Most people are familiar with general blood lab tests and have them done when they visit their doctor for an annual physical examination. These tests are reported as normal or abnormal, i.e. in the reference range or out of the reference range. Most conventional doctors are trained to simply look down the list for tests out of the reference range. What if your results come back as "normal," but you do not feel "normal"? The problem is that once your results are out of the reference range, you are officially diagnosed with a disease.
What most people do not know is that the "reference ranges" used by each lab are not standardized. They represent the average individual who comes to the lab. Since people who use these services may not be healthy, these values are representative of poor health. The ranges are used to diagnose disease.
For example, when determining whether or not a patient has diabetes, two tests are typically reviewed: blood glucose and Hemoglobin A1c. On the Virginia Mason Medical Center website, it says that that the target fasting blood sugar level for diagnosing diabetes is equal to or greater than 126 mg/dl. And for A1c it should be equal to or less than 6.5%. And they go on to say that "pre-diabetes" is diagnosed when your blood glucose is 100 - 125 ng/dl and your A1c is between 5.7 and 6.4%.
Think about that. Is there even such a thing as "pre-diabetes?" No! It is simply "diagnosing" that there is a problem in your body and you are almost at the "official" levels needed to "officially" diagnose diabetes. So, what if your blood sugar is 98 and your A1c is 5.5%. Does this mean that everything is just fine. No again.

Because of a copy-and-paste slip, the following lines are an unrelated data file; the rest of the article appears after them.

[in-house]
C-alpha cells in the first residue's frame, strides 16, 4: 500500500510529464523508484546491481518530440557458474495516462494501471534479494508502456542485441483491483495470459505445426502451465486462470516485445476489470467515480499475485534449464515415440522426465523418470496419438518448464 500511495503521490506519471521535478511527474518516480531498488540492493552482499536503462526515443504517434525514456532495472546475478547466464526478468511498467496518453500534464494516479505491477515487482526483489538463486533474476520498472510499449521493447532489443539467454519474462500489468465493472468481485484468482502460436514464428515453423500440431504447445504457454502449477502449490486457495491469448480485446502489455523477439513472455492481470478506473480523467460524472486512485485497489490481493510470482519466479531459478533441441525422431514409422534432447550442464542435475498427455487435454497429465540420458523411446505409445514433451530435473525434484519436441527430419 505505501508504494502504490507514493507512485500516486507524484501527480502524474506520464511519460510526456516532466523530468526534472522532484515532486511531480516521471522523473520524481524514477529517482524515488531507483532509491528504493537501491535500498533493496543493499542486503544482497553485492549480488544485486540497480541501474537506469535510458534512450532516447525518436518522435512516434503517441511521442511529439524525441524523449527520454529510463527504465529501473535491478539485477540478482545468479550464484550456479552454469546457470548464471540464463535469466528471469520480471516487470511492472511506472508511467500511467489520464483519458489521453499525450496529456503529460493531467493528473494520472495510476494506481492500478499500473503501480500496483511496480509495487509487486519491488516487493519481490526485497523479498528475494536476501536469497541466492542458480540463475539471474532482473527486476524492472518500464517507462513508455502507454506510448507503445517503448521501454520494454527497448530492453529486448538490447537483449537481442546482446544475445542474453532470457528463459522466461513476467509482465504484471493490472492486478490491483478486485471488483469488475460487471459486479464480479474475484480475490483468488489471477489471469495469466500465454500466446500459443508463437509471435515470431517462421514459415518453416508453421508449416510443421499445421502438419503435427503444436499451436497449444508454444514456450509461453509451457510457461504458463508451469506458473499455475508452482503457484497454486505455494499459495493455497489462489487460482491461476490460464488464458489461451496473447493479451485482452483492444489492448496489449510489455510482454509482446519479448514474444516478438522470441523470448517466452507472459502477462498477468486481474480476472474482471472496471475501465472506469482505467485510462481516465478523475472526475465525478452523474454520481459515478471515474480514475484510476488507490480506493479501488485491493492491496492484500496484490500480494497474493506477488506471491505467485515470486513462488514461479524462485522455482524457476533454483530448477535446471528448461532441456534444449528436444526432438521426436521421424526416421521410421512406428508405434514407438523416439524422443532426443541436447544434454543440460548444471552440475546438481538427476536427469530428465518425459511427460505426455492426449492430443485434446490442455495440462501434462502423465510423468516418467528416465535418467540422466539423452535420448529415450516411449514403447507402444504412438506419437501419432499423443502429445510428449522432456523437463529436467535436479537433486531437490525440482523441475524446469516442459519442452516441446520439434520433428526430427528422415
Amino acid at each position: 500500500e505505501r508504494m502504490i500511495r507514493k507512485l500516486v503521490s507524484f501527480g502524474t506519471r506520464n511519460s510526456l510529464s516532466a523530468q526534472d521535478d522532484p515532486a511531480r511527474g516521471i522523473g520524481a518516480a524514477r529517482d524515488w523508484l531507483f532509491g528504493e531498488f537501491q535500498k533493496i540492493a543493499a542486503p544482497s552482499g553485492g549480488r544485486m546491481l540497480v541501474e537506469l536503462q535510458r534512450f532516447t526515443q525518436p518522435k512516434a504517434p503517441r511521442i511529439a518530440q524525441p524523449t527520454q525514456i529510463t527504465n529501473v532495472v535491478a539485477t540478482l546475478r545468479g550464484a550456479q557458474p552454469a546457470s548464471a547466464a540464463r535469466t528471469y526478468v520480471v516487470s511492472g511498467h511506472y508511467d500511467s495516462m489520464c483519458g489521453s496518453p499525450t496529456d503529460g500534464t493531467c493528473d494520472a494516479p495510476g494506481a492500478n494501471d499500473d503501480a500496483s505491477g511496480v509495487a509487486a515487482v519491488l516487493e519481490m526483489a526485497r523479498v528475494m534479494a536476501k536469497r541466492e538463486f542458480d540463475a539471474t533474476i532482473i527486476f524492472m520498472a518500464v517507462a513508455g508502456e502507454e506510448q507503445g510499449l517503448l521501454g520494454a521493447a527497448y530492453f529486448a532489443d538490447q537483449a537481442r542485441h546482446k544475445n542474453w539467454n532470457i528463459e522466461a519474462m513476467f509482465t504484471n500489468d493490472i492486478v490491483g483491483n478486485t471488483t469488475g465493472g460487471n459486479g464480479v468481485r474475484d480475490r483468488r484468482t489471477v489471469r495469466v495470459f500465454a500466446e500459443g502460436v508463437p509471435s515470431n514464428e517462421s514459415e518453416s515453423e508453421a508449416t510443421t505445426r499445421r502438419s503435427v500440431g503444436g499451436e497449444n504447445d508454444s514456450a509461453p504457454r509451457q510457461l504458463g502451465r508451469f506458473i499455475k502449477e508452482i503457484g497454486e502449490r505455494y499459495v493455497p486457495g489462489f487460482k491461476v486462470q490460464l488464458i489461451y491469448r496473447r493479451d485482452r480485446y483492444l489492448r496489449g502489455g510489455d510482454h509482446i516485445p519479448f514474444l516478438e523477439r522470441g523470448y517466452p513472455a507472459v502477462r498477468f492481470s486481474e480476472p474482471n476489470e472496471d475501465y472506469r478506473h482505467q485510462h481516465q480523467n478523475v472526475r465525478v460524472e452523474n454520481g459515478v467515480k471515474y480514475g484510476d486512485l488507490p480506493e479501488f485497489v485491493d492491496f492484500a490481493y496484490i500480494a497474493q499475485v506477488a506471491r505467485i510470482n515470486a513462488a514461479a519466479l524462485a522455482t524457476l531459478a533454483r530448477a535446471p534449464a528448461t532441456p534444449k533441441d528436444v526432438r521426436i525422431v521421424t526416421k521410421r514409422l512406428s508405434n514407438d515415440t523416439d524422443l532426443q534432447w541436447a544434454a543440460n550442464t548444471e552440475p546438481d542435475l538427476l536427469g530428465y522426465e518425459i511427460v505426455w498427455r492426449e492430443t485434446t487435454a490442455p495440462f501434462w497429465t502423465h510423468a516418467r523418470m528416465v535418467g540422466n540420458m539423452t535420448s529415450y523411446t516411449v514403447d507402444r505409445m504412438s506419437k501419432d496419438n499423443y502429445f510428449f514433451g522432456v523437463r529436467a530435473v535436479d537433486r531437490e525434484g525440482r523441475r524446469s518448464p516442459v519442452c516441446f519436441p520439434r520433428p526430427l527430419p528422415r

Functional Blood Chemistry Analysis looks at things completely differently. It looks at health, more specifically the ranges for each test that are in the optimal health range. If test results are not in the optimal range, we immediately know there is a process that has started in your body that can ultimately lead to a "disease." These optimal ranges are more narrow with the goal being to find “hidden” biochemical abnormalities that might otherwise be “lost” within the far wider reference range. The entire point of this analysis is to catch things as early as possible, well before an "official diagnosis" of disease has been made.
The other feature of a Functional Blood Chemistry Analysis is the relationship of one test to another. Conventional medicine frequently uses this algorithm: one test result out of the reference range equals a disease equals a prescription for a drug. However, this is not the way human physiology works. Many parameters must be examined to make a proper determination of a treatment program.
In Achalasia, blood work is simply not part of the diagnostic process and this is a shame. So much can be gleaned from complete blood work. Here is a sample Functional Blood Chemistry Analysis report: Click here.
If you are interested in Functional Blood Chemistry Analysis, contact me at firstname.lastname@example.org